The Canterbury Society is concerned with “maintaining and enhancing the quality of life” in Canterbury, so of course its activities are of great interest to our Members. Therefore it was a pleasure to hear Jan Pahl’s talk recently.
Jan is Professor of Social Policy at the University of Kent at Canterbury (UKC) and currently is also Chair of the Canterbury Society.
In essence, the Canterbury Society is a civic society that cares about our city. For instance, it’s involved in preserving the heritage and history of local buildings – it runs the Heritage Open Days and comments on planning developments. It works to reduce congestion and air pollution and helps improve public spaces through the planting of trees and flowers. The Society campaigns for parks and playgrounds and helps clear litter and graffiti. It also hosts public meetings about issues in Canterbury that may affect residents and visitors. It also runs a Design Award to recognize good buildings and open spaces (27 nominations at present this year). The Society itself has been going since 2008 and its activities are overseen by an active 12-Member Committee led by Jan. Currently the Society has around 500 members.
To illustrate some of the things the Society is involved with, Jan showed a picture of St Dunstan’s. She told us that St Dunstan’s Street is a truly historic street – it is the oldest continuously-used street in Britain. Jan touched on issues of illegal parking, air pollution (often higher than local limits) and traffic jams. She told us of the underpass that belongs to Network Rail but needs renovation, and mentioned concern over the proposed multi storey car park at Station Road West, and the need for a better, integrated public transport ‘hub’ at the station.
In 2013 the Society published a Vision for the Future of our City, which covered topics including Canterbury’s economy; housing and community; tourism, culture and leisure; safety, transport and the environment; and Governance/local democracy. Several impacts may have resulted from the Vision's recommendations. For instance, the City Council has set up a Sustainable Transport Forum and Professor Stephen Peckham from UKC is conducting research into air quality. Canterbury City Council has changed its Executive system for a more democratic Committee system, which might have resulted from residents raising concerns about the system through the Society.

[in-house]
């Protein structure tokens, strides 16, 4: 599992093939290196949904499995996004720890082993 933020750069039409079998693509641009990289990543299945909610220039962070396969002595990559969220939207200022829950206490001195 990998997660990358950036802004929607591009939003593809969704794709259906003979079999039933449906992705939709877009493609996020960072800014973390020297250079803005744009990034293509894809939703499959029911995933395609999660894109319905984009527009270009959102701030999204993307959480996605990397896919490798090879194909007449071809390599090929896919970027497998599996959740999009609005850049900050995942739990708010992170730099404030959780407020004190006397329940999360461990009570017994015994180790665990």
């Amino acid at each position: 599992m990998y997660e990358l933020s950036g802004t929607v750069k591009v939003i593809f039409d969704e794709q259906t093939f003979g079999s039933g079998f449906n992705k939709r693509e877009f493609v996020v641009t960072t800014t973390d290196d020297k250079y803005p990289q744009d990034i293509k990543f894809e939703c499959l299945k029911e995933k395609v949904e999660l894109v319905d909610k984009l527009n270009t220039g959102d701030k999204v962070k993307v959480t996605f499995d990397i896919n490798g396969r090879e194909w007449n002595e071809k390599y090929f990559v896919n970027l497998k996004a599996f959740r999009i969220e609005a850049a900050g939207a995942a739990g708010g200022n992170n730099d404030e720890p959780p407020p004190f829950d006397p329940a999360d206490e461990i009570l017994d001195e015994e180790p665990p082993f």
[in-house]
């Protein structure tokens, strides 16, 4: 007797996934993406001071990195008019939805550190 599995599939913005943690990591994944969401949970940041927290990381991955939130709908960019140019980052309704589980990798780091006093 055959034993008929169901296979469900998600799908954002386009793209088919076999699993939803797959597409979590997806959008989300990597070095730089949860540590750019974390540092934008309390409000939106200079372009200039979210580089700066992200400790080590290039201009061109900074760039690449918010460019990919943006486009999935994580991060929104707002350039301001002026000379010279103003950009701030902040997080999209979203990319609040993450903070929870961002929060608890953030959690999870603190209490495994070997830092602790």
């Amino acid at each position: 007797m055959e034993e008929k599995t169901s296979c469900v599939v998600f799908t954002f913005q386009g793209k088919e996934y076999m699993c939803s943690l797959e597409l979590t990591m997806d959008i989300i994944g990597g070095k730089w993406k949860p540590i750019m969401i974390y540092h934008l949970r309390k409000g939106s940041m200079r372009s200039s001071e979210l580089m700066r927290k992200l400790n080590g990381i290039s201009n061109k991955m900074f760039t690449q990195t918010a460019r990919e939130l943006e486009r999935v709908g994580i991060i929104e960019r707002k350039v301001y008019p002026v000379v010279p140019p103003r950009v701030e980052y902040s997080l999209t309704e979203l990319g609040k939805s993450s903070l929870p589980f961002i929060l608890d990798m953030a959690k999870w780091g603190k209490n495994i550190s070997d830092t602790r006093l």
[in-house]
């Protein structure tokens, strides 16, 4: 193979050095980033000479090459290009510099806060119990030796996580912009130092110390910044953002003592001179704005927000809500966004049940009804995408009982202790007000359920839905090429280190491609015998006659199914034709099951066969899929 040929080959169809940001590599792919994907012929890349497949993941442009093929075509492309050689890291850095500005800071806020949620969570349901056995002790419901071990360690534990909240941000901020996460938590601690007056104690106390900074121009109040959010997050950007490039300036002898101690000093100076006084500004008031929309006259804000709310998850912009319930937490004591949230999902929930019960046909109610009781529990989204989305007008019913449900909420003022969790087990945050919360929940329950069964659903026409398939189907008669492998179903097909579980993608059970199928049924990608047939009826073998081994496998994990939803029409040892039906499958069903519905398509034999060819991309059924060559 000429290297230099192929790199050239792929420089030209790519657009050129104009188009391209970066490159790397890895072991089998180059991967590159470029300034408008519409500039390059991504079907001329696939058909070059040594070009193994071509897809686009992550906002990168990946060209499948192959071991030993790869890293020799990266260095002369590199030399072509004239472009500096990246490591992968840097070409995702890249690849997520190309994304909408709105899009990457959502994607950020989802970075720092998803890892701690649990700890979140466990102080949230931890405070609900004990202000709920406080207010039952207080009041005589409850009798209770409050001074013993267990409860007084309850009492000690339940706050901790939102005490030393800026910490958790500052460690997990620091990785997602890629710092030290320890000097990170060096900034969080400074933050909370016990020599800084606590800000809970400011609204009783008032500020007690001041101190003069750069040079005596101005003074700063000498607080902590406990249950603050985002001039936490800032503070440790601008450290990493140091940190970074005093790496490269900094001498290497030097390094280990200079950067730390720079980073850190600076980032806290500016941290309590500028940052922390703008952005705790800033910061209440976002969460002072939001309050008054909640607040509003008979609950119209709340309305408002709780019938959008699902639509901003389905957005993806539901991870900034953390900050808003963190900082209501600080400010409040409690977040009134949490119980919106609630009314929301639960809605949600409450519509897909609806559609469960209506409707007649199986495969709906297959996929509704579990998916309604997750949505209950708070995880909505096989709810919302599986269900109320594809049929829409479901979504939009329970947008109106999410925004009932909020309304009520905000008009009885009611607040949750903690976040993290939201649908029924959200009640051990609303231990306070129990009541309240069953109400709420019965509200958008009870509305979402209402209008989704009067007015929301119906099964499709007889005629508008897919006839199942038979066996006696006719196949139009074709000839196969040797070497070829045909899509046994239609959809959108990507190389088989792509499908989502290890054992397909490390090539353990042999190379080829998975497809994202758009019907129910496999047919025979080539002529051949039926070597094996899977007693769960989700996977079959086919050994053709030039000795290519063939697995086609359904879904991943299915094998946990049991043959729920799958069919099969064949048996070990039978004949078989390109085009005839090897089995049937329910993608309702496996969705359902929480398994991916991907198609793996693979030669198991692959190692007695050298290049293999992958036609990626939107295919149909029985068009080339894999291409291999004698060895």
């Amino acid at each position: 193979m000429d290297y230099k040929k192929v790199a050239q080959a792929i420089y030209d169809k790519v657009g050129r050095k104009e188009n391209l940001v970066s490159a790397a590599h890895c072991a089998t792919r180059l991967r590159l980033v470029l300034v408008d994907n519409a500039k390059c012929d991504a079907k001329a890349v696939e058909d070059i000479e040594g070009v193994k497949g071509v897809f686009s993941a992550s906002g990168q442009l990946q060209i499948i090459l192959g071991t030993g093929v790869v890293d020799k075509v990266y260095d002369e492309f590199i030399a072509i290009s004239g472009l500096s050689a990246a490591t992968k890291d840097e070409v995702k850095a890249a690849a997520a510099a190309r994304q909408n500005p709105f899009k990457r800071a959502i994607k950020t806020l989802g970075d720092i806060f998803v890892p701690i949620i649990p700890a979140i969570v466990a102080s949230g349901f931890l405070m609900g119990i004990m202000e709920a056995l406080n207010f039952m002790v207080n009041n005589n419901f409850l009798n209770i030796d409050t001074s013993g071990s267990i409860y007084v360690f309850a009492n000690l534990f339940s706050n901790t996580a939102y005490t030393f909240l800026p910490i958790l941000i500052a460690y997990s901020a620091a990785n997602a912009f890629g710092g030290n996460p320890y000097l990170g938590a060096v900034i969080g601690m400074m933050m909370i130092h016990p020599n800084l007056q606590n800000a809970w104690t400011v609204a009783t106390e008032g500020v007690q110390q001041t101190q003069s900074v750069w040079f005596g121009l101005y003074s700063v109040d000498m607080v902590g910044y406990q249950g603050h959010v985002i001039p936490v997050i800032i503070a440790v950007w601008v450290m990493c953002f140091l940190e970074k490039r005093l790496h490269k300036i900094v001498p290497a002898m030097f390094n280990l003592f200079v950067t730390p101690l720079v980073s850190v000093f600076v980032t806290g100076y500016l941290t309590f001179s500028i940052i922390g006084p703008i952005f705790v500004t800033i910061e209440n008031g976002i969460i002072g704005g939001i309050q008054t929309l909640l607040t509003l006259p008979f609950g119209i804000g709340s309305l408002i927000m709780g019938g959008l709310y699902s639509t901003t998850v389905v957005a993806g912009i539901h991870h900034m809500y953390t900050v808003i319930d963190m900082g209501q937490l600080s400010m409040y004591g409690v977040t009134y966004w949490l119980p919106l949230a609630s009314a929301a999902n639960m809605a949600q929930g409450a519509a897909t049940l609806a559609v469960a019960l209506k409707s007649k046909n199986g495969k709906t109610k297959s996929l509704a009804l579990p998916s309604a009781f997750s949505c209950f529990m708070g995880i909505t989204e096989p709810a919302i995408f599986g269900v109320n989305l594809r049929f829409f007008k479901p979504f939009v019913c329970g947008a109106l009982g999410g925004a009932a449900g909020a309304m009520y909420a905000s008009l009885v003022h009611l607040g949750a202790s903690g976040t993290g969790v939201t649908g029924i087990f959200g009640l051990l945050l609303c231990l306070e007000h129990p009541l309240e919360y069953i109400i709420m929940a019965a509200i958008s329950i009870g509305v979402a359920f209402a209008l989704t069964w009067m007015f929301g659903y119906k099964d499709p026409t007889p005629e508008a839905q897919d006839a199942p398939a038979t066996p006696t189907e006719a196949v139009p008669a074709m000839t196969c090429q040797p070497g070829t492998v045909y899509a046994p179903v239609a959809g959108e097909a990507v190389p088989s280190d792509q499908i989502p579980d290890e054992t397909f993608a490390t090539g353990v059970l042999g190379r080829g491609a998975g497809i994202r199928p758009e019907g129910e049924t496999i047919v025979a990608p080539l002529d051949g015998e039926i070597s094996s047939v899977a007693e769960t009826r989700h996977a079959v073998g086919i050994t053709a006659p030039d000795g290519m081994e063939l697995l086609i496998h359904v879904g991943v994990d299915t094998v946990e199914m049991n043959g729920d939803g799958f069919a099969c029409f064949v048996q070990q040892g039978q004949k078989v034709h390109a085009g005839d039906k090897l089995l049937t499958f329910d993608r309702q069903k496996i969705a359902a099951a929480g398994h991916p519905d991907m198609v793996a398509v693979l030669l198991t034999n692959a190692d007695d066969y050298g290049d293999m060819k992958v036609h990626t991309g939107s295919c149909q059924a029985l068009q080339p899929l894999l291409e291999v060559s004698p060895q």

The Canterbury Society is now developing a new Vision to be published in 2019, based on a questionnaire posted on the Society’s website and distributed as widely as possible (the deadline for feedback has now passed). The new Vision has to be ‘a vision for all’, and the Society is keen to reflect what residents are interested in. Learning from the first Vision, the Society is working with as many groups as possible (including seeking the opinions of Rotarians); it is also aware of the importance of getting opinions from lesser engaged groups such as youth groups. The authors have all been assigned specific areas, with Jan’s being crime and antisocial behaviour.
Ultimately, the Vision’s recommendations have to be realistic, credible and constructive, and developed in discussion with potential implementers as their support is needed for any action. The Society aims to produce the Vision before the local elections in May 2019.
In the meantime, the Society continues its other activities, such as running the very popular (but costly) Heritage Open Days and organising events. (Two upcoming events include a talk on the health and welfare of young people in November and the Canterbury Design Awards, which will be presented in January).
The Society is always open to hearing from Residents about matters that are important to them.
For more information about the Canterbury Society.
You can view a copy of the previous Vision here.
Picture: Professor Jan Pahl, Chair of the Canterbury Society talking to our Members. Picture credit: Rotary Club of Canterbury.